The Cynical Optimist – 5/3/2010


Back in the ’80s, the horror genre nearly imploded with the brain-splattering proliferation of slasher films. Films like “A Nightmare on Elm Street,” “Friday the 13th,” and “Halloween” turned the horror genre into an industry of franchises.

The once adolescent audience, which feasted on the blood and morbidity of the previous decade, grew up. The replacement audiences for films of an imaginative nature were being captured instead by an upsurge of science fiction and fantasy films. For all intents and purposes, the horror film was dead.

To re-connect with its audience, horror became more self-mockingly ironic and outright satirical, especially in the latter half of the ’90s. Wes Craven’s “Scream” featured teenagers who were fully aware of, and often made reference to, the history of horror movies, and mixed ironic humor with shocks and scares.

“The House of the Devil” is a return to the classic horror films of the late ’70s and early ’80s. Ti West’s film does not use satire or irony to convey the story, but rather flawlessly recreates the style of horror movies from that era – shot in glorious, grainy16 millimeter film.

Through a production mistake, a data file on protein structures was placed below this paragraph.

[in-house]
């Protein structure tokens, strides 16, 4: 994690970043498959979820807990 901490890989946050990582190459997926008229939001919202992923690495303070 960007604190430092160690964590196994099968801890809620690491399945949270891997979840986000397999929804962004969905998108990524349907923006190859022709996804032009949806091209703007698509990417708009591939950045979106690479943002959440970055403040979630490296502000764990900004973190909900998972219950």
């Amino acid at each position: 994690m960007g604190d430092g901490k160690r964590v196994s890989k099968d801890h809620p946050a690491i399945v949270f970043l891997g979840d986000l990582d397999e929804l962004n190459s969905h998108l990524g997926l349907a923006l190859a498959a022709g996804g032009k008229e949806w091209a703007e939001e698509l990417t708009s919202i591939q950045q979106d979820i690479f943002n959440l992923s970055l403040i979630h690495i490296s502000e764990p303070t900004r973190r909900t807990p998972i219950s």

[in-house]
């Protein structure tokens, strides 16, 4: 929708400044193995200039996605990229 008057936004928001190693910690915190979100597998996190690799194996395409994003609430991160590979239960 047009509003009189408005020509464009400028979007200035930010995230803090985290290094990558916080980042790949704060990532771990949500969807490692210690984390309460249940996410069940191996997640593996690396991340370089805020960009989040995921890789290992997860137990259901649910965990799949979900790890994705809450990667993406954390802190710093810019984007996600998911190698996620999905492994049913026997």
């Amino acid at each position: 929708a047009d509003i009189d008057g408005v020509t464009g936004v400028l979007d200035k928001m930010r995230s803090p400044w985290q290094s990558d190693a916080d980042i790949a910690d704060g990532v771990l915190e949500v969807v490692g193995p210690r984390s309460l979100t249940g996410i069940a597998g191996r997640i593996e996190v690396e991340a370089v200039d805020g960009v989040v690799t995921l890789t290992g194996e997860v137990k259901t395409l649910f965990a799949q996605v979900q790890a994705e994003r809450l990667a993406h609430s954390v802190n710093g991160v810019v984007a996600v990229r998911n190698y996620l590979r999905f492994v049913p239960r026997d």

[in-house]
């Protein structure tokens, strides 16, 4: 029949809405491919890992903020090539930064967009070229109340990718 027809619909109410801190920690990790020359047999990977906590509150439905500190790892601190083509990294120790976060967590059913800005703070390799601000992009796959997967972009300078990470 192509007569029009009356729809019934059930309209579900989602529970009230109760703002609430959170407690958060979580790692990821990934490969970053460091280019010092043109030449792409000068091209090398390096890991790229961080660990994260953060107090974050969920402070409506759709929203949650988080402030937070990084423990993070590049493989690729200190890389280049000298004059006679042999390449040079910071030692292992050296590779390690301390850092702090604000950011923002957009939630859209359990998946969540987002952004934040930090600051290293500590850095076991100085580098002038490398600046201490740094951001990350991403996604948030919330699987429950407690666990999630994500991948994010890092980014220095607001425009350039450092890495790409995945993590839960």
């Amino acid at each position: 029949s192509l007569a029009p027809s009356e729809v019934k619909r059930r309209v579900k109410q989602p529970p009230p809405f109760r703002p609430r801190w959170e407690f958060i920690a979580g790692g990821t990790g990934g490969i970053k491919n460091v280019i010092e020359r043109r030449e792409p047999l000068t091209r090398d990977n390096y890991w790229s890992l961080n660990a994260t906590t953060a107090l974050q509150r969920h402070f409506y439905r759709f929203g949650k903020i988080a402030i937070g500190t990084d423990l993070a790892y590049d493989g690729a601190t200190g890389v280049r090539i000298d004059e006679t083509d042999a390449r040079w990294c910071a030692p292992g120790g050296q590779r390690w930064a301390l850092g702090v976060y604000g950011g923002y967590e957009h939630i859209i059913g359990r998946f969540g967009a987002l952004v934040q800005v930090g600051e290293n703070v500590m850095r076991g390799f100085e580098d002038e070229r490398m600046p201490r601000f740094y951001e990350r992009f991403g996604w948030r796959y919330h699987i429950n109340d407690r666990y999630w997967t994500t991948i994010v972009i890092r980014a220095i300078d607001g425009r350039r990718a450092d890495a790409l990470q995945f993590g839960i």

Set in the ’80s and based on true, unexplained events, “The House of the Devil” stars Jocelin Donahue as cash-strapped college student Samantha Hughes, who takes a babysitting job at a secluded mansion.

She’s desperate for money and the pay is good, but something doesn’t feel quite right. As a lunar eclipse darkens the night sky, Samantha finds that her employers-cult favorites Tom Noonan (“Manhunter”) and Mary Woronov (“Rock and Roll High School”)-don’t have a baby at all, but something truly terrifying in store for her.

The less you know about this film before seeing it, the better. I will simply say it is, without a doubt, one of the most intense and unsettling horror pictures I’ve ever seen. There’s “The Exorcist,” “The Shining,” “Rosemary’s Baby,” and then there’s “The House of the Devil.”

At one point I found myself reaching for my Blu-Ray player’s remote control to view the time remaining on the disc, as the suspense and tension was almost unbearable at times. I kept saying to myself, “I’ve only got 25 minutes left…”